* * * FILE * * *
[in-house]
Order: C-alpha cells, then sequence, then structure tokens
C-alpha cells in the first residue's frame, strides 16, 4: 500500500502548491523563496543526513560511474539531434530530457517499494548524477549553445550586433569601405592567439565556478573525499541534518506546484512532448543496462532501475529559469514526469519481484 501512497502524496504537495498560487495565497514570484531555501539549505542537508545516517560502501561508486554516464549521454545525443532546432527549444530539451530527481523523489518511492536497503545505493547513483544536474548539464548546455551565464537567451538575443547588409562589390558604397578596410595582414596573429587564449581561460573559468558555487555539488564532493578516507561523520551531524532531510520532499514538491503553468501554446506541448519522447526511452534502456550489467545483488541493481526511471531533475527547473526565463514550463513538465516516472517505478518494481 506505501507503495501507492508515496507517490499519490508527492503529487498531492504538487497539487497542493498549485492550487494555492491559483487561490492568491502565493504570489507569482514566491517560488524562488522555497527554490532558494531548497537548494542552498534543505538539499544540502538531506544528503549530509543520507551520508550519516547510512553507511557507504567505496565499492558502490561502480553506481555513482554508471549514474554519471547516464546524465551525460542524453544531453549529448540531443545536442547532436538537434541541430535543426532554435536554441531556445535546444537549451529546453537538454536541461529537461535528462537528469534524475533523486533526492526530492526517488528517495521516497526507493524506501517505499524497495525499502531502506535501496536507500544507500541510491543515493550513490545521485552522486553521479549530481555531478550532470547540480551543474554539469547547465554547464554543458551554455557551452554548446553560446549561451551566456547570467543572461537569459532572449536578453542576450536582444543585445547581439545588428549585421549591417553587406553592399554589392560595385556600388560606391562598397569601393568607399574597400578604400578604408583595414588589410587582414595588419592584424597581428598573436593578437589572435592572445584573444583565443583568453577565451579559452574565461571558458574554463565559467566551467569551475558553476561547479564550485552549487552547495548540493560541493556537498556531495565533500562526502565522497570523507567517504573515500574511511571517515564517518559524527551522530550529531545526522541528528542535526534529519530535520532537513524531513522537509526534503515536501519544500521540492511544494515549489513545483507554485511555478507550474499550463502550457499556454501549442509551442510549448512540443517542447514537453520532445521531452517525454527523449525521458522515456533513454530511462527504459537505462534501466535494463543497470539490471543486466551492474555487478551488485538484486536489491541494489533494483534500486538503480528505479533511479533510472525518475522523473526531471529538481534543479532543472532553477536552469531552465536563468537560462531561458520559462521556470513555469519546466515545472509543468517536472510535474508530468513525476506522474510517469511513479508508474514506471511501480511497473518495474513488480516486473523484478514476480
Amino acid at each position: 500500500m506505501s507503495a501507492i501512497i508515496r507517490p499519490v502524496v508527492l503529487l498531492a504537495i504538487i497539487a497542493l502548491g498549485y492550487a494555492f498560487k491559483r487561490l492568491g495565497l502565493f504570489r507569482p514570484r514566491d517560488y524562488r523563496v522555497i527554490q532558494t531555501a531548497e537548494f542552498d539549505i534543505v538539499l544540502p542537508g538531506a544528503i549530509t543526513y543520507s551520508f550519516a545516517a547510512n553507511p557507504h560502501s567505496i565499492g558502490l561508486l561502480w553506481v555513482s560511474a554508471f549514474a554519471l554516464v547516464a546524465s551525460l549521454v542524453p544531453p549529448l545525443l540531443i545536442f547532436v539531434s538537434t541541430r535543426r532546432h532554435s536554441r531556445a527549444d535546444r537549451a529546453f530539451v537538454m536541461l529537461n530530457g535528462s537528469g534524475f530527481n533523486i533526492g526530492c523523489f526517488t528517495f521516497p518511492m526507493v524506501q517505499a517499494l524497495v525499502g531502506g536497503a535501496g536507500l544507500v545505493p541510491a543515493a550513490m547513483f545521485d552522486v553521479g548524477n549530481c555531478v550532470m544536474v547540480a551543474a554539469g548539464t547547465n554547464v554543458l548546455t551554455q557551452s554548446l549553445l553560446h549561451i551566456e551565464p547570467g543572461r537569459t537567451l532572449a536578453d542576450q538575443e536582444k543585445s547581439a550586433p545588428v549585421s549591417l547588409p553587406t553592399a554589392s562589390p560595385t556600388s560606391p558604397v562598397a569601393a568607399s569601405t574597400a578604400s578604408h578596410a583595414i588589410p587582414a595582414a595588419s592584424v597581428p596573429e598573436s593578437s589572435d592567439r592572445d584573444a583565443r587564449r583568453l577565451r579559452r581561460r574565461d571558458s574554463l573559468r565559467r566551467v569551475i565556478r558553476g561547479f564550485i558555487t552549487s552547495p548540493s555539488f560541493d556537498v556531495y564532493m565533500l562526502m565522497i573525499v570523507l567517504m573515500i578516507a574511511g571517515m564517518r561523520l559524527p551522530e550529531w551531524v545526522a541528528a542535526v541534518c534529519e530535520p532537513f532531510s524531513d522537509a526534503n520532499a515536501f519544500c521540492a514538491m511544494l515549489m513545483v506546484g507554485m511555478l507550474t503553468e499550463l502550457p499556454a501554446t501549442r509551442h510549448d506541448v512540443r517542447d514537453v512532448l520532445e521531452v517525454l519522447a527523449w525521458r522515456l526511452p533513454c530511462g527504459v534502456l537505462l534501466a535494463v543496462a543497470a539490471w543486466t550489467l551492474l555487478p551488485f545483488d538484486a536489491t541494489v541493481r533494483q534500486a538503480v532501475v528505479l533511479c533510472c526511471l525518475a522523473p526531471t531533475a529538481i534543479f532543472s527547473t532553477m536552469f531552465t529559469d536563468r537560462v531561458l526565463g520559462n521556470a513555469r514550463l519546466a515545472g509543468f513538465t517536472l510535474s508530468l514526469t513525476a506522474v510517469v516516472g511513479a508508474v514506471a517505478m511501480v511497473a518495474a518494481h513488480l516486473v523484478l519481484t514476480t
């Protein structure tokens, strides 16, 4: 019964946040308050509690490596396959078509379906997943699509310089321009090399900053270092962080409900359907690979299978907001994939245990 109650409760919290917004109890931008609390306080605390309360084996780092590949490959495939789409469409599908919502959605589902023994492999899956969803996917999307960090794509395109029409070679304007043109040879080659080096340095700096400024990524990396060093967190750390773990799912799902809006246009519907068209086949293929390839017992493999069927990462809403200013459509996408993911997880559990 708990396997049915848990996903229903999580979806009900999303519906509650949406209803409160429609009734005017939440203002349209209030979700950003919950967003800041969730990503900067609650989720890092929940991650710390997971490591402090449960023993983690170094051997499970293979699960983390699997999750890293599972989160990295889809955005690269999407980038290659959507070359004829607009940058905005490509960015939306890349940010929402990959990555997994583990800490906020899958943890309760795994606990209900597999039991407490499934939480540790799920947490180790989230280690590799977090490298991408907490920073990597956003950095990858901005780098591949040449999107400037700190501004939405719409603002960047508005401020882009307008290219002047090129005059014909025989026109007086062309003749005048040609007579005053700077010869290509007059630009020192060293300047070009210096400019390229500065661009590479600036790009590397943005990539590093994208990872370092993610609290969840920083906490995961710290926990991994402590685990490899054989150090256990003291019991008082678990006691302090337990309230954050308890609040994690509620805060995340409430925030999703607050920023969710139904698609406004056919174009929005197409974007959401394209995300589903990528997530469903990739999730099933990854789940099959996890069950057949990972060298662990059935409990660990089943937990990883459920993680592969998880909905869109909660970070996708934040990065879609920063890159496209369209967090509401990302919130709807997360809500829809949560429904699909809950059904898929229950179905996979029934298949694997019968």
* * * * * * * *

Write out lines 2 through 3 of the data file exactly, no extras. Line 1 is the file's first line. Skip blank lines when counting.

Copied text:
Order: C-alpha cells, then sequence, then structure tokens
C-alpha cells in the first residue's frame, strides 16, 4: 500500500502548491523563496543526513560511474539531434530530457517499494548524477549553445550586433569601405592567439565556478573525499541534518506546484512532448543496462532501475529559469514526469519481484 501512497502524496504537495498560487495565497514570484531555501539549505542537508545516517560502501561508486554516464549521454545525443532546432527549444530539451530527481523523489518511492536497503545505493547513483544536474548539464548546455551565464537567451538575443547588409562589390558604397578596410595582414596573429587564449581561460573559468558555487555539488564532493578516507561523520551531524532531510520532499514538491503553468501554446506541448519522447526511452534502456550489467545483488541493481526511471531533475527547473526565463514550463513538465516516472517505478518494481 506505501507503495501507492508515496507517490499519490508527492503529487498531492504538487497539487497542493498549485492550487494555492491559483487561490492568491502565493504570489507569482514566491517560488524562488522555497527554490532558494531548497537548494542552498534543505538539499544540502538531506544528503549530509543520507551520508550519516547510512553507511557507504567505496565499492558502490561502480553506481555513482554508471549514474554519471547516464546524465551525460542524453544531453549529448540531443545536442547532436538537434541541430535543426532554435536554441531556445535546444537549451529546453537538454536541461529537461535528462537528469534524475533523486533526492526530492526517488528517495521516497526507493524506501517505499524497495525499502531502506535501496536507500544507500541510491543515493550513490545521485552522486553521479549530481555531478550532470547540480551543474554539469547547465554547464554543458551554455557551452554548446553560446549561451551566456547570467543572461537569459532572449536578453542576450536582444543585445547581439545588428549585421549591417553587406553592399554589392560595385556600388560606391562598397569601393568607399574597400578604400578604408583595414588589410587582414595588419592584424597581428598573436593578437589572435592572445584573444583565443583568453577565451579559452574565461571558458574554463565559467566551467569551475558553476561547479564550485552549487552547495548540493560541493556537498556531495565533500562526502565522497570523507567517504573515500574511511571517515564517518559524527551522530550529531545526522541528528542535526534529519530535520532537513524531513522537509526534503515536501519544500521540492511544494515549489513545483507554485511555478507550474499550463502550457499556454501549442509551442510549448512540443517542447514537453520532445521531452517525454527523449525521458522515456533513454530511462527504459537505462534501466535494463543497470539490471543486466551492474555487478551488485538484486536489491541494489533494483534500486538503480528505479533511479533510472525518475522523473526531471529538481534543479532543472532553477536552469531552465536563468537560462531561458520559462521556470513555469519546466515545472509543468517536472510535474508530468513525476506522474510517469511513479508508474514506471511501480511497473518495474513488480516486473523484478514476480